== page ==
Us humans are social creatures, and we tend form and value communities of like minded people.
Whether it be via hobbies, spirituality, family, friends, special interests, sports, school, work, volunteerism, or what not – when you live in a stationary place, you tend to form connections with people around you that become important to you, and very hard to leave behind.
And indeed, leaving a stationary life behind and embarking on a nomadic life of full time traveling does inevitably mean some disruption in your local community connections. Oftentimes, at first this can feel like a huge disruption that may seem like a full on severing.
Leaving behind peer groups and not being involved with them as regularly can be painful, and it is easy to see why community often wins in the face of full time wanderlust.
When folks ask me what the toughest part of our lifestyle is, I’ll often reference the community aspects. When I lived in Florida, I had a very active network of friends, and it was very difficult to leave.
It took me a long time reconcile these conflicts of mine – a desire for community versus a desire of a life with lots of travel. And honestly, I feel that desiring of a regular local community may be one of those things that tempts me back into a more stationary life in the distant future.
However, living a nomadic life does not mean forgoing community. It just means readjusting how you interact with community.
Use Technology to Stay in Touch
You may be physically leaving your peeps behind when you take off galavanting, and their lives will go on without you too – but technology has made it vastly easier to stay in touch than ever before.
Now that I am nomadic, I have become even more involved in online community and communications via things like blogging, Facebook, Twitter, instant messaging, Skype, video chat and old fashioned e-mail. This has allowed me to stay in touch with my friends back in Florida, as well as to continue to grow closer with new friends that I’ve met along the journey.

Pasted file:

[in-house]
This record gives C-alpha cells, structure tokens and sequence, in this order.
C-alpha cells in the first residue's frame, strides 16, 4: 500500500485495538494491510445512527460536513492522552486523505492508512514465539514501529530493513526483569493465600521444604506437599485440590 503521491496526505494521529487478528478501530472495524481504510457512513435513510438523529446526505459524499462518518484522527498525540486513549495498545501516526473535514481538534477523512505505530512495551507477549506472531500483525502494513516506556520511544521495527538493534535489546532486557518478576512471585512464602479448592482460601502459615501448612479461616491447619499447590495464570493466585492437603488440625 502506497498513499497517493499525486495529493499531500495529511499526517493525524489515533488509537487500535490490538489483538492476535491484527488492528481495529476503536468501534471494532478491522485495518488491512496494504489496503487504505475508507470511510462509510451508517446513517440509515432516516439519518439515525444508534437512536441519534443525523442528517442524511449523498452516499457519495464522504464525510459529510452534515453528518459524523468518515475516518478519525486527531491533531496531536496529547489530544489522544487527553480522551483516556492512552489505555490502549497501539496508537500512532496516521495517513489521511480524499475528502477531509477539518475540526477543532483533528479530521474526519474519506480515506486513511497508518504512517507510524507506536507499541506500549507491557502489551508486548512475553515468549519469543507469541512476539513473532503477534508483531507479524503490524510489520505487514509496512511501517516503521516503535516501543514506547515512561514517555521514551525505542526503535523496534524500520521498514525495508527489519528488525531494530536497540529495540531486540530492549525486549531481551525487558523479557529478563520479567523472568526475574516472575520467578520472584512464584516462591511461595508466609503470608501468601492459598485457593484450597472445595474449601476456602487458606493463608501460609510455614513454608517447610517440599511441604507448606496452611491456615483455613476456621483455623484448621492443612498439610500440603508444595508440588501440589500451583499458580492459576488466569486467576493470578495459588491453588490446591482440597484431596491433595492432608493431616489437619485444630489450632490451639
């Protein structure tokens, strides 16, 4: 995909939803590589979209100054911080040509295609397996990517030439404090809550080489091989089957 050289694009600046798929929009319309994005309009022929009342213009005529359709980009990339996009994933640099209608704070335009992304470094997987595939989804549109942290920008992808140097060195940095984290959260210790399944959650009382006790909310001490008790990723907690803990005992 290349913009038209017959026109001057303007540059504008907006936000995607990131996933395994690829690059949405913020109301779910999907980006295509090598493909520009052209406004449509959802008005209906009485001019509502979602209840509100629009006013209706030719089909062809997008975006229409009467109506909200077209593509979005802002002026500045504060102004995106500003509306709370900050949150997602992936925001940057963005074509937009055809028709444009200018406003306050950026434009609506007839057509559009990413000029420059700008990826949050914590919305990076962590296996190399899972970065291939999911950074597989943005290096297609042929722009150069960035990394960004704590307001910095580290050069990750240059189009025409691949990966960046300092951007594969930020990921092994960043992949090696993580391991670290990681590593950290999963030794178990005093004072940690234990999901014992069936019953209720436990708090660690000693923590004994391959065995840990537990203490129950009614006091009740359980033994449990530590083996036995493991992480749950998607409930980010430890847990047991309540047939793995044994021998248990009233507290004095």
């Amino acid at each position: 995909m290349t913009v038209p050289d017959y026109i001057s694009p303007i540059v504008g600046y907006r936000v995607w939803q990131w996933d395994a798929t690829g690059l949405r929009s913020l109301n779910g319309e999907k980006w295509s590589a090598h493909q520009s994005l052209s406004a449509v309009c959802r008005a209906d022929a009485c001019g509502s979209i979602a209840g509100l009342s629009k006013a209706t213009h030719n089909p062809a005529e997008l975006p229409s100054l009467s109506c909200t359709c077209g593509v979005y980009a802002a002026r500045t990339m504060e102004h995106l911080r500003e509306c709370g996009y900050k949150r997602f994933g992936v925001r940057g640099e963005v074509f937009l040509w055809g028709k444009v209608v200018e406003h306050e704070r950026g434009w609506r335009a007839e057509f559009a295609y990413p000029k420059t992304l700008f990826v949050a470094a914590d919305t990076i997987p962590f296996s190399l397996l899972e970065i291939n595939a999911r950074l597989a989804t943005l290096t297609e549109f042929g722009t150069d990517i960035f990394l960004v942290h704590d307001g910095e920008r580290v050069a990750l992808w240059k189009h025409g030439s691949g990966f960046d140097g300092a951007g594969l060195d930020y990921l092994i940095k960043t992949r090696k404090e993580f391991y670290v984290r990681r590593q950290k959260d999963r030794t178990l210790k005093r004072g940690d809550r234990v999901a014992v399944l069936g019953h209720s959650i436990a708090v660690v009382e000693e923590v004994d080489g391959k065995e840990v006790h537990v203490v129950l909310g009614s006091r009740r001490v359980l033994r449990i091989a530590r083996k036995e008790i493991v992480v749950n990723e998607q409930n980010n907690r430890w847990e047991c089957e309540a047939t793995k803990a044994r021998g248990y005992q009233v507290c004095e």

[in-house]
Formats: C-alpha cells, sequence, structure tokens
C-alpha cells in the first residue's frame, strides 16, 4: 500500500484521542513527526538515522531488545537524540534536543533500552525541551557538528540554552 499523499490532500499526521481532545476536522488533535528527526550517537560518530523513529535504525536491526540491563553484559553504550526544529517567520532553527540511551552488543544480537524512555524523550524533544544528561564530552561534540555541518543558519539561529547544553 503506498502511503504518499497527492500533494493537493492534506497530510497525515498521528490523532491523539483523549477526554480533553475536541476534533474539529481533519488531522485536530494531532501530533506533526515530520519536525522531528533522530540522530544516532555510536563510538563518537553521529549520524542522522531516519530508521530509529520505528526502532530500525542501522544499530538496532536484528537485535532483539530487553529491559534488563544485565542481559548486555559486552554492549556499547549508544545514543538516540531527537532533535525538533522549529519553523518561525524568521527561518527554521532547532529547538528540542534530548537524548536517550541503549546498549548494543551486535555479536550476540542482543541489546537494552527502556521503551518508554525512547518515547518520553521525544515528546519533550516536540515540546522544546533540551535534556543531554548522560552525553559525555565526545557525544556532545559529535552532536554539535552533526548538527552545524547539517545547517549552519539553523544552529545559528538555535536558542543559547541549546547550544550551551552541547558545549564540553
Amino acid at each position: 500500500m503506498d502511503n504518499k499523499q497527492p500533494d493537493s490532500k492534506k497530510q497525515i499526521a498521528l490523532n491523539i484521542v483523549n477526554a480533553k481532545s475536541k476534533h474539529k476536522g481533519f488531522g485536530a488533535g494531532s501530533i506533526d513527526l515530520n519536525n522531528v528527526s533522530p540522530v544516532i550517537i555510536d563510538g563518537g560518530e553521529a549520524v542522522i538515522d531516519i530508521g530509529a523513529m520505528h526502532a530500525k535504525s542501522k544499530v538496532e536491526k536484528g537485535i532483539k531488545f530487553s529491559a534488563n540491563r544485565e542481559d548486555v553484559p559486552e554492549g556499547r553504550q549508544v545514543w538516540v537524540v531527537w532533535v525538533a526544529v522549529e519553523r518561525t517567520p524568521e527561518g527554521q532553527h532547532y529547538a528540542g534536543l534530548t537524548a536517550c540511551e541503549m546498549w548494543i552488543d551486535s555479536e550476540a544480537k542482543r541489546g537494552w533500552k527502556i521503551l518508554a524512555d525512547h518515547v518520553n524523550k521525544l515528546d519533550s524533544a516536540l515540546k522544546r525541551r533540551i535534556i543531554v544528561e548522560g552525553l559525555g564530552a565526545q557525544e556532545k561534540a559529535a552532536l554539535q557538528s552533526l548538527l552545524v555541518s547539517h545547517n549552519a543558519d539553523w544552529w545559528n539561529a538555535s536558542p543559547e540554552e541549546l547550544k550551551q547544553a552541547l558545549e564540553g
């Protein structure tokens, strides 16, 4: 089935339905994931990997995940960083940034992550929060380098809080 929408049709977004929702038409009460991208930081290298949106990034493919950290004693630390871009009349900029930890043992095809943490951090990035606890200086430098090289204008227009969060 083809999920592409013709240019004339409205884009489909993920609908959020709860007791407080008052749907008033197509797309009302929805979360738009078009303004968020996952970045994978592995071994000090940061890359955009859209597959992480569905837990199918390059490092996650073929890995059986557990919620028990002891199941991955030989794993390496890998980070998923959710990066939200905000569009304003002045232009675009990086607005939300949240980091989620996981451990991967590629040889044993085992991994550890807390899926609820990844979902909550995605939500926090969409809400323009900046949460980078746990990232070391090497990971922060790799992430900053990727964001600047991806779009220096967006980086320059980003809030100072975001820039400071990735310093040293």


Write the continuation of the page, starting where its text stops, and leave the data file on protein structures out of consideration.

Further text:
This sort of electronic presence provides a way to consistently keep up on things going on in the lives of the people I care about. But it is not a perfect substitute. There are times that I yearn to be closer, and technology is not always a satisfying replacement for in person quality time. And yes, there are some folks who aren’t as digitally connected, and unfortunately those connections have suffered.
But I trust next time I roll into Florida, even the lapsed connections can be picked right back up.
When we first started traveling, I had an idea in my mind that community had to have a more regular in person feel to it. I spent more time missing my old communities and saying good-byes, than I did looking forward to what was next. There were indeed rough patches and mourning for what I felt was a loss in my life.
However, over time, I’ve come to appreciate the new type of communities that nomadism has brought to my life.
We have begun to establish communities of like minded people across the country. While they may not be people that we get to see often, it is nice to arrive to a city where we have new friends who are excited for our arrival and make the time and effort to include us in whatever is going on. It’s taken some effort on our part, by being active online in local forums (such as Yahoo Groups, Twitter, Facebook, etc.) and seeking out regional local based events to meet people. But it definitely has been worth it, and we intend to continue this trend. We have exchanged depth of one local community for breadth of lots of regional communities.
- Online communities have started to fill part of the void of a regular in person community. The friends we’ve made via commenting on blogs, twitter and more have gone a long way to allowing us to feel part of something.
We love having nomadic rendezvouses with a new set of peers who are also living similar lifestyles. Being in touch with so many other nomadic folks, and planning meetups as our paths cross allows us a unique opportunity to spend time with people who really get what our lives are about. For example, we recently where able to rendezvous with Cath & Andy Duncan in Colorado while they were visiting from the UK; and we have had several on-the-road rendevouses with our nomadic photographer friend Ben Willmore.
- There have also been communities springing up online where we can meet and interact with like minds, such as the Location Independent Clubhouse, Travel Blog Exchange and NuRVers. .
- Building nomadic community is also a big part of why we host Camp Nomadia – a theme camp at Burning Man for other nomadic spirits.
- Like me, many of the friends I knew in Florida have also moved on to other locations.
My nomadic lifestyle actually gives me a greater ability to stay connected via visits than I might otherwise had I stayed stationary. I’ve visited old friends who have moved on to California, Philadelphia, Indiana, Chicago, New Mexico and more. And I especially appreciate friends who let us know when they’re traveling somewhere and we’re able to rendezvous with them for some fun on the road.
Of course, none of this substitutes having a regular local community, but it sure does help to look at the bright side of things and appreciate the different kind of communities I have in my life now.
We have traded local depth for national (and international!) breadth, and once you adjust, it can be just as fulfilling – only in a very different way.